THIS ISSUE OF SOCIAL JUSTICE SEEKS TO EXPLAIN VIOLENCE AT THE LOCAL AND global levels, as well as its simultaneous manifestations in society's structural, material, cultural, and political spheres. Violence is a social issue that springs from a wide range of ideologies and is an occurrence inscribed in our daily individual and collective experience. It leaves an imprint on us as individuals and societies. From open armed conflict as a means of imposing a political doctrine, a rationale for liberation, or a religious faith, to the militarization of civilian society, to the pain of alienation in the context of work and other cultural milieus, the use of violence has become perhaps the most significant sign that characterizes contemporary human civilization.
Four central ideologies of violence are patriarchal domination, white supremacy, religious fundamentalism, and savage competition and individualism, nurtured by a rapacious capitalism with its extreme concentration of wealth and widespread poverty. Throughout the articles in this issue, these ideologies are discussed not as discrete and disconnected forces of everyday life, but as profoundly interconnected and complementary. Beyond addressing the enactment of violence through these ideologies, the articles propose transformative strategies on how to engage violence, thus widening the perspectives on the topic.
New discourses covered include the role of the state and social movements, identity politics as a transformative agent, the combined power of ethnicity, class, and gender politics as an organizing force, the promises and restrictions of human rights litigation, rescuing the vocational value embedded in the act of work, and the use of film as an instrument that goes beyond denunciation to offer critical pedagogies to counter the politics of fear prevalent in societies such as the United States.
Sangeeta Kamat and Biju Mathew's article, "Mapping Political Violence in a Globalized World: The Case of Hindu Nationalism," uncovers the local and global ramifications of a movement that combines caste, faith, and culture to impose its nationalistic agenda. They do this by analyzing the mass murder of Muslims committed in Gujarat in 2002 by alleged Hindu mobs. According to Kamat and Mathew, the attempted ethnic cleansing against those considered enemies of the Hindu "race" is part of a longstanding ideological effort in India that has recently branched out to Indian communities abroad, in particular those in the United States and England.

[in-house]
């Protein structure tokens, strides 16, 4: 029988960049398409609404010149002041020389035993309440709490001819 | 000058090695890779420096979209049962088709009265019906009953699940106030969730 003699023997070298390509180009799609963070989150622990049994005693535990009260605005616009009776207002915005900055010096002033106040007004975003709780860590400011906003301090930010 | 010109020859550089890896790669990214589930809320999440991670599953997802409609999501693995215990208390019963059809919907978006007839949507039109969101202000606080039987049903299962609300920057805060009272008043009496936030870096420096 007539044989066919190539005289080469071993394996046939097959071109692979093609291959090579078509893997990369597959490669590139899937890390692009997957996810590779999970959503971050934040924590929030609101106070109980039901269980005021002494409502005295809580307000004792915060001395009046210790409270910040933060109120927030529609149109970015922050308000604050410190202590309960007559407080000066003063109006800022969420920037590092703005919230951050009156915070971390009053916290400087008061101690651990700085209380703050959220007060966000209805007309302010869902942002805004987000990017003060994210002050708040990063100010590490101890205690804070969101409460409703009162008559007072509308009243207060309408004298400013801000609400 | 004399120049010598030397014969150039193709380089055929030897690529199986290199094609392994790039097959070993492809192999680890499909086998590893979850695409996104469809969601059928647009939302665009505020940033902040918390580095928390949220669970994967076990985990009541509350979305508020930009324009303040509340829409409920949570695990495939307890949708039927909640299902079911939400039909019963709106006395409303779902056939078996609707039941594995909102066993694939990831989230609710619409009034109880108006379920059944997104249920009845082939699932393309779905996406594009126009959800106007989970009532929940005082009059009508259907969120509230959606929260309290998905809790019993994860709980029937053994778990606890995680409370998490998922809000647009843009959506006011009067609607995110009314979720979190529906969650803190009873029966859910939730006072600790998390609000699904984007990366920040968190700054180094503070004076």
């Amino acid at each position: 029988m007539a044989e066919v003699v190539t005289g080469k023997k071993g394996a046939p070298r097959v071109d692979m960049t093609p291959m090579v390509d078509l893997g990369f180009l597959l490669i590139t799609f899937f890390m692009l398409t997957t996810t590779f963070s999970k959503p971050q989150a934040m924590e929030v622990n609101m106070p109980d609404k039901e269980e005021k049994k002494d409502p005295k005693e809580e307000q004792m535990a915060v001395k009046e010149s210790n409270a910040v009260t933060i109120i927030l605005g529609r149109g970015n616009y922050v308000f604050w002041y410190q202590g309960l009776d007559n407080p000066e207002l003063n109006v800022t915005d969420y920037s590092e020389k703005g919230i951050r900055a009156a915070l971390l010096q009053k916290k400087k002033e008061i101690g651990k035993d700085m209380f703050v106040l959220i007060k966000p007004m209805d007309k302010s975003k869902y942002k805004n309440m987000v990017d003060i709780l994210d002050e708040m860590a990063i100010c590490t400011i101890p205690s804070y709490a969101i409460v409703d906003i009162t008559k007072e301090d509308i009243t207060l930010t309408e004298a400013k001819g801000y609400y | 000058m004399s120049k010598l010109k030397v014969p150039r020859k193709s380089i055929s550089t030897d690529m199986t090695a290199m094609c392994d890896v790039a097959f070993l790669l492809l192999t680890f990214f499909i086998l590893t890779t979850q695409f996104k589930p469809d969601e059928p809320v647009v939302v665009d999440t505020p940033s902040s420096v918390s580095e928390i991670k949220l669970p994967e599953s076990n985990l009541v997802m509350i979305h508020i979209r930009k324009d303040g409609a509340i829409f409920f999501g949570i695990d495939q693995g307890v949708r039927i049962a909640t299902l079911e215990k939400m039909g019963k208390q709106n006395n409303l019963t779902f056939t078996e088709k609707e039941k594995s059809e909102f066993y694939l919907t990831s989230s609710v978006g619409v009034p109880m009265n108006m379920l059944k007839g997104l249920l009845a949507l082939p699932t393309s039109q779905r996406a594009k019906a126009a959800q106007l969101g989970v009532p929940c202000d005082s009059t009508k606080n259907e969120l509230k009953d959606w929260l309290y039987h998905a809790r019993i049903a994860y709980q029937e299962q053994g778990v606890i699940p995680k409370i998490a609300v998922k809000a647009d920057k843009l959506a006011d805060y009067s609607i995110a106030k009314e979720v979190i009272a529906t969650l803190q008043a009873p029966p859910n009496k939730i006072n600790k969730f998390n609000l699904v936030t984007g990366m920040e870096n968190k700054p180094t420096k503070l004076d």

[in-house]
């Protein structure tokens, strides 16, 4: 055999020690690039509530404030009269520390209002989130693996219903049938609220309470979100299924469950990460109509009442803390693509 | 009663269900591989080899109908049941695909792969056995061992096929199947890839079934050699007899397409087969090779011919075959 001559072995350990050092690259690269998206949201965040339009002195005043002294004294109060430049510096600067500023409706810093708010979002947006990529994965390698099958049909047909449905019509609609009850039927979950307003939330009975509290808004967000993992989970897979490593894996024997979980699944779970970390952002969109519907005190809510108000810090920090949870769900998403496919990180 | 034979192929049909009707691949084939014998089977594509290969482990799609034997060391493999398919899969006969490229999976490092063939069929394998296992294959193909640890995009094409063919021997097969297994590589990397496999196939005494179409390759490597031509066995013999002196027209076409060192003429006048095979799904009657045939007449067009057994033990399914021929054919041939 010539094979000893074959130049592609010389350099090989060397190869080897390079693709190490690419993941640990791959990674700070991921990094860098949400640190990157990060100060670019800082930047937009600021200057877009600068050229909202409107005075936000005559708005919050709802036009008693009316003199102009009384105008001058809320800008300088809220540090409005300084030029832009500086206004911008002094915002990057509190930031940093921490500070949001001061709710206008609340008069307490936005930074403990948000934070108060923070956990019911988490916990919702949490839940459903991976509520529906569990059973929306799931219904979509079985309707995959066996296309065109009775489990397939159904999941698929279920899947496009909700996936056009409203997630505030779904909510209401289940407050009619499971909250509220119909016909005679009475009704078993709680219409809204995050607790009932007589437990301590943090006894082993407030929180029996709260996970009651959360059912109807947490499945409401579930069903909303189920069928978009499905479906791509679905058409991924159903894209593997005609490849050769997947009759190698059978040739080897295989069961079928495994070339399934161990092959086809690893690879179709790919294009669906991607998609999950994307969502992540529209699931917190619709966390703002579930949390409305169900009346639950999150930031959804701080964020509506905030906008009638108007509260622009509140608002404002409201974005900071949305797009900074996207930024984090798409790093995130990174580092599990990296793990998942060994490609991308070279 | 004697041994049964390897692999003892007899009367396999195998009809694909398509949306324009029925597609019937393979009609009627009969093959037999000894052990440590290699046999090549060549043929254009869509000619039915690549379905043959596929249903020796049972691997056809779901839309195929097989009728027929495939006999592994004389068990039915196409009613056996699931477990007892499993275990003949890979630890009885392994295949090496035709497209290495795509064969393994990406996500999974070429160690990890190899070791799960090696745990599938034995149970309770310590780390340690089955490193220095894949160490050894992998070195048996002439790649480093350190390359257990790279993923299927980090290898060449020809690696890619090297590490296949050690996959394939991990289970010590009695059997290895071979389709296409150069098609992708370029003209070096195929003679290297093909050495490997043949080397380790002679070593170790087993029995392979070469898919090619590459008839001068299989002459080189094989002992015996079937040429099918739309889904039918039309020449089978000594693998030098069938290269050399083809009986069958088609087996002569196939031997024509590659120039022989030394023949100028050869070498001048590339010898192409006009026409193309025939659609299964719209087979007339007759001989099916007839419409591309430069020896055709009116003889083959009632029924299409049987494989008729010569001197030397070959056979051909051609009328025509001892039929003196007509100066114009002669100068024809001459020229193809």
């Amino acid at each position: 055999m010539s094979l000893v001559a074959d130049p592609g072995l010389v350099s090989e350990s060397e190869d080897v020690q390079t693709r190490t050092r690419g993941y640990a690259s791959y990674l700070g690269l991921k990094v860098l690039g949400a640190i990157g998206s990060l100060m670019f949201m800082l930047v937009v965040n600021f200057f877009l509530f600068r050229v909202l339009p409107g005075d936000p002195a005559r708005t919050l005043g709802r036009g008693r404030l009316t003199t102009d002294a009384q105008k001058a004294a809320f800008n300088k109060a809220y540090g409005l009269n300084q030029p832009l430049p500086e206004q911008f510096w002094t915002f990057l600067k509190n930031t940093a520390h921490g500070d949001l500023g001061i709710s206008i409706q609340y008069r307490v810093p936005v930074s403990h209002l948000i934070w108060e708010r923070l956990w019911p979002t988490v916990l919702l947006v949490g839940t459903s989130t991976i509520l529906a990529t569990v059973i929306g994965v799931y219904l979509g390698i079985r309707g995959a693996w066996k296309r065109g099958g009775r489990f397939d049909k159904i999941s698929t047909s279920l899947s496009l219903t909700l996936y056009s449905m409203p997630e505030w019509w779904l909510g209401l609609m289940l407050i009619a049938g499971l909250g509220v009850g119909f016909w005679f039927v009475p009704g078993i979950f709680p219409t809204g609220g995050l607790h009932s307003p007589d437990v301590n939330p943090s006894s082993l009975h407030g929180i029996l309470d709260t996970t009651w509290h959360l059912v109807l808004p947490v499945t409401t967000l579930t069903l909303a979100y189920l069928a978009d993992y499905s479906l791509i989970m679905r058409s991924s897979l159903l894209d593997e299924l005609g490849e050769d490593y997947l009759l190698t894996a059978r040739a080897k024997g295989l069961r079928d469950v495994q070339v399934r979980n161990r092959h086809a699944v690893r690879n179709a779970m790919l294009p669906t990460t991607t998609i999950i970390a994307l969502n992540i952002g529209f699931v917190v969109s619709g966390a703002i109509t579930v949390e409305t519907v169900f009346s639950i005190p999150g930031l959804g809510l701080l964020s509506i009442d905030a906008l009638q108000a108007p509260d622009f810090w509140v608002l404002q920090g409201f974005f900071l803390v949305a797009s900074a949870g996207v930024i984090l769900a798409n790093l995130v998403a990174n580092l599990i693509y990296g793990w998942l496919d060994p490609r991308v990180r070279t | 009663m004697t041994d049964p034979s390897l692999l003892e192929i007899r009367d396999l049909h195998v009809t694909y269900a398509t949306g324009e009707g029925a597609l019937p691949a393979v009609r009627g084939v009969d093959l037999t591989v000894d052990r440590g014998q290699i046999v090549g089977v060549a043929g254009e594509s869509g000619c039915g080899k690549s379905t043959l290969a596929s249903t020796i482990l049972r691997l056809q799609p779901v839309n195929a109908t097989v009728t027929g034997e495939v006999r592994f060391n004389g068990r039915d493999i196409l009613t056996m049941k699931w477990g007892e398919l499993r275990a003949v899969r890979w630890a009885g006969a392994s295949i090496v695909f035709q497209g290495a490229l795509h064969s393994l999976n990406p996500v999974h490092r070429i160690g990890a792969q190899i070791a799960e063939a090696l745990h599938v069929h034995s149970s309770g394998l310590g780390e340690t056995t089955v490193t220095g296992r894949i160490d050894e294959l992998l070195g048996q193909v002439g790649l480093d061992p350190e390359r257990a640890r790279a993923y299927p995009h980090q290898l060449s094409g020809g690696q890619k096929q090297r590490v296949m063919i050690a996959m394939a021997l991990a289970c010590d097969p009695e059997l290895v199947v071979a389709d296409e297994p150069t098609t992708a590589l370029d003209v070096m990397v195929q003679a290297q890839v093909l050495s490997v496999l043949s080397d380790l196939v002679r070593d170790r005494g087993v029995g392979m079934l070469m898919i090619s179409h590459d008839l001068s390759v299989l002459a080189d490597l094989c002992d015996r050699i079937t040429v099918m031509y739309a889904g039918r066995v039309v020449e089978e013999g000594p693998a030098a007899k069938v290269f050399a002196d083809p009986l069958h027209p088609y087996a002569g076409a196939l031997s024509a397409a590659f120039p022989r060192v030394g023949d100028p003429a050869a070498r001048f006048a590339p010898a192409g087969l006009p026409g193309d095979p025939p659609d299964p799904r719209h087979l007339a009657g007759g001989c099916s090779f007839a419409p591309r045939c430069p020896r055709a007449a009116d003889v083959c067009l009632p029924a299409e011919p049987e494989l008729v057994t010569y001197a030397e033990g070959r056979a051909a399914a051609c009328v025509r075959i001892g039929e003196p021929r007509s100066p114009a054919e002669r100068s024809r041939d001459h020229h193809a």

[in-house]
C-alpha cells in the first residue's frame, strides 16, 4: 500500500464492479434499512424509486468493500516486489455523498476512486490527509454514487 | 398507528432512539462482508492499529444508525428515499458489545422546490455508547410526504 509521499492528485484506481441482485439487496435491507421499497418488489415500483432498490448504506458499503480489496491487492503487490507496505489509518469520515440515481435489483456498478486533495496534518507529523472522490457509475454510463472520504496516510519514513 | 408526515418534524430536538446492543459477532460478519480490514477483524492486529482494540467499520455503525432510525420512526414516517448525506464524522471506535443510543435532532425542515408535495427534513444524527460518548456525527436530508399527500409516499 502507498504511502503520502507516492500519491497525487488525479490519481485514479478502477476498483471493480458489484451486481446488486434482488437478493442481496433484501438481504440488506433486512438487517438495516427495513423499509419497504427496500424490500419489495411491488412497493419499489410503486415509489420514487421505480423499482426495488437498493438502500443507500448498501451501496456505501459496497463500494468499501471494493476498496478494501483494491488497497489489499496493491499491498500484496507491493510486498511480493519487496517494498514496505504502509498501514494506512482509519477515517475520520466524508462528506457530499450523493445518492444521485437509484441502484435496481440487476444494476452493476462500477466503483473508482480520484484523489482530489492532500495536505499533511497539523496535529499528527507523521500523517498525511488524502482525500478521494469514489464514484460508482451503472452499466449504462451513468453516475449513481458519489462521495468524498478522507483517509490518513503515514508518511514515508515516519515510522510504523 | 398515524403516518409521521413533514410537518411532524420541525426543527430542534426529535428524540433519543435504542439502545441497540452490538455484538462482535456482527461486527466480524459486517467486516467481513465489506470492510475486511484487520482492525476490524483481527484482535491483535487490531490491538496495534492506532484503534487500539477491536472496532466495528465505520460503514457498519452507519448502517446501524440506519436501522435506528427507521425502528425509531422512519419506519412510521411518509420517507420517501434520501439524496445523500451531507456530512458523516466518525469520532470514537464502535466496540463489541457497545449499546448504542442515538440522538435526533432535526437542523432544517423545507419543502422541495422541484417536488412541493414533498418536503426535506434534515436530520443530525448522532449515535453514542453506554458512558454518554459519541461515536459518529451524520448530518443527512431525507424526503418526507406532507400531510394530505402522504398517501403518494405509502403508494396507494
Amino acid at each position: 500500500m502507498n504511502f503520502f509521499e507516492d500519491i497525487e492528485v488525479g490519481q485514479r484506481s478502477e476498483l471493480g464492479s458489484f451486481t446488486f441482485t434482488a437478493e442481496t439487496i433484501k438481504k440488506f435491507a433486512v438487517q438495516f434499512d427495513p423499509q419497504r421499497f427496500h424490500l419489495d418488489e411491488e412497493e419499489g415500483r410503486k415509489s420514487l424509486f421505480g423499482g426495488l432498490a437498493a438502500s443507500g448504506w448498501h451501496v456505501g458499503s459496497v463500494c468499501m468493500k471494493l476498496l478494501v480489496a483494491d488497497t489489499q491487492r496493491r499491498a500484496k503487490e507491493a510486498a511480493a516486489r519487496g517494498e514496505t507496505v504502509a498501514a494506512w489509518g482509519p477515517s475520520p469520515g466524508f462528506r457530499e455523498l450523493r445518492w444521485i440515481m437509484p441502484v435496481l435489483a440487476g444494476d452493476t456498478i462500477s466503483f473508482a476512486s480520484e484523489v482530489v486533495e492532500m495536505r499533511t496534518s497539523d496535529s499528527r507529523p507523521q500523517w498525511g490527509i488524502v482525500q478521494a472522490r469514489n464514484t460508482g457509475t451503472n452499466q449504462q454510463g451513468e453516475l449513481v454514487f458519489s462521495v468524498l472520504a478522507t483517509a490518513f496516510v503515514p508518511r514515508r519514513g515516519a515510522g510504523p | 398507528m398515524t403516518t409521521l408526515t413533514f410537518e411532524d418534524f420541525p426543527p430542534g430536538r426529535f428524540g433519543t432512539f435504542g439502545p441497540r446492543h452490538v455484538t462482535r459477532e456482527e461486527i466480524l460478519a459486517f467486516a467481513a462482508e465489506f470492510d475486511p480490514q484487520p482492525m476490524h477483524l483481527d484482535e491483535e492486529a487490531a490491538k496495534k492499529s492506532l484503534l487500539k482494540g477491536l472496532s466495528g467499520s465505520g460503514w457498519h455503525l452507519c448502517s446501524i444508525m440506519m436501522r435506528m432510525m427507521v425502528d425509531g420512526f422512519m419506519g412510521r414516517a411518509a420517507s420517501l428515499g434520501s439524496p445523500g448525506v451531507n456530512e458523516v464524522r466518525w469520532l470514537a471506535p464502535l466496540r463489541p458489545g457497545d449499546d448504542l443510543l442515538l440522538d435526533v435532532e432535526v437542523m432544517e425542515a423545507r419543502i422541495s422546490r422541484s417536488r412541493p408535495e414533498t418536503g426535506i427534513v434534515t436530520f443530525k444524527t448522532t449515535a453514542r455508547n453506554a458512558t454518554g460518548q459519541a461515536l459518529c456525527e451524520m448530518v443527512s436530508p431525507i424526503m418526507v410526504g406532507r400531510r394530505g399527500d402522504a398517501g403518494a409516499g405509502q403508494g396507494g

Mariana Mora's account of 10 years of indigenous rebellion in the state of Chiapas, Mexico, invites the reader to rethink the value of grassroots political movements and their relationship to the national state through her article on the Zapatista struggle. The author narrates the evolving role of social movements based on a comprehensive political program that combines economic, political, cultural, gender, and linguistic rights aimed at the transformation of power relations and the removal of the traditional protagonist role of the state. Mora posits that a politics of listening and dignity stands at the center of the indigenous struggle in Mexico.
In "The Racial Economies of Criminalization, immigration, and Policing in Italy," Asale Angel-Ajani documents how the enactment of restrictive laws on crime and their draconian application go hand in hand with the criminalization of immigrants, more specifically African women, primarily from Nigeria. Similar to the experience in the United States, in Italy--as in most of Europe--discourses on immigration conflate with a harsh anticrime rhetoric that depicts immigrants as "clandestine" enclaves of people prone to criminal behavior.
In "Defending the Pueblo: Indigenous Identity and Struggles for Social Justice in Guatemala, 1970 to 1980," Betsy Konefal provides a historical account of the challenges encountered by Guatemala's oppressed majority--the native Mayans--in building a movement that vindicates the dignity denied to them for five centuries. …